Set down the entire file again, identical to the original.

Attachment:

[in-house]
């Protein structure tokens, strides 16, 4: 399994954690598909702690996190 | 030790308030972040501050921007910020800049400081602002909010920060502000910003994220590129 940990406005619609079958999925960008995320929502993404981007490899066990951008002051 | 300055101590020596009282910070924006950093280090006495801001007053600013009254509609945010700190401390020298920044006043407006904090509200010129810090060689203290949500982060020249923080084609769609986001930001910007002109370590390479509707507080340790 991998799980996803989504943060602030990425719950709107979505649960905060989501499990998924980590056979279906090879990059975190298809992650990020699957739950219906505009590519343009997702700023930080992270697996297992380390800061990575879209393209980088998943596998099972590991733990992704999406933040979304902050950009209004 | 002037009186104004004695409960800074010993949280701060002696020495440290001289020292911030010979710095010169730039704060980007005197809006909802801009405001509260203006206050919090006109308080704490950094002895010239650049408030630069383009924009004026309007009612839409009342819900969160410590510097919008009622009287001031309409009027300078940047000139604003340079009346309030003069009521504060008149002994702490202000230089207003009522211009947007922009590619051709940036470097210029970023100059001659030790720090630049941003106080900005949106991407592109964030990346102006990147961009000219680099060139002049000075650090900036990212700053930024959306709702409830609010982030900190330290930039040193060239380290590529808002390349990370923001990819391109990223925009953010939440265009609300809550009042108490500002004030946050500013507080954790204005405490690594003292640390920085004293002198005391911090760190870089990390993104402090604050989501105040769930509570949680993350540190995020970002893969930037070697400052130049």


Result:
[in-house]
């Protein structure tokens, strides 16, 4: 399994954690598909702690996190 | 030790308030972040501050921007910020800049400081602002909010920060502000910003994220590129 940990406005619609079958999925960008995320929502993404981007490899066990951008002051 | 300055101590020596009282910070924006950093280090006495801001007053600013009254509609945010700190401390020298920044006043407006904090509200010129810090060689203290949500982060020249923080084609769609986001930001910007002109370590390479509707507080340790 991998799980996803989504943060602030990425719950709107979505649960905060989501499990998924980590056979279906090879990059975190298809992650990020699957739950219906505009590519343009997702700023930080992270697996297992380390800061990575879209393209980088998943596998099972590991733990992704999406933040979304902050950009209004 | 002037009186104004004695409960800074010993949280701060002696020495440290001289020292911030010979710095010169730039704060980007005197809006909802801009405001509260203006206050919090006109308080704490950094002895010239650049408030630069383009924009004026309007009612839409009342819900969160410590510097919008009622009287001031309409009027300078940047000139604003340079009346309030003069009521504060008149002994702490202000230089207003009522211009947007922009590619051709940036470097210029970023100059001659030790720090630049941003106080900005949106991407592109964030990346102006990147961009000219680099060139002049000075650090900036990212700053930024959306709702409830609010982030900190330290930039040193060239380290590529808002390349990370923001990819391109990223925009953010939440265009609300809550009042108490500002004030946050500013507080954790204005405490690594003292640390920085004293002198005391911090760190870089990390993104402090604050989501105040769930509570949680993350540190995020970002893969930037070697400052130049």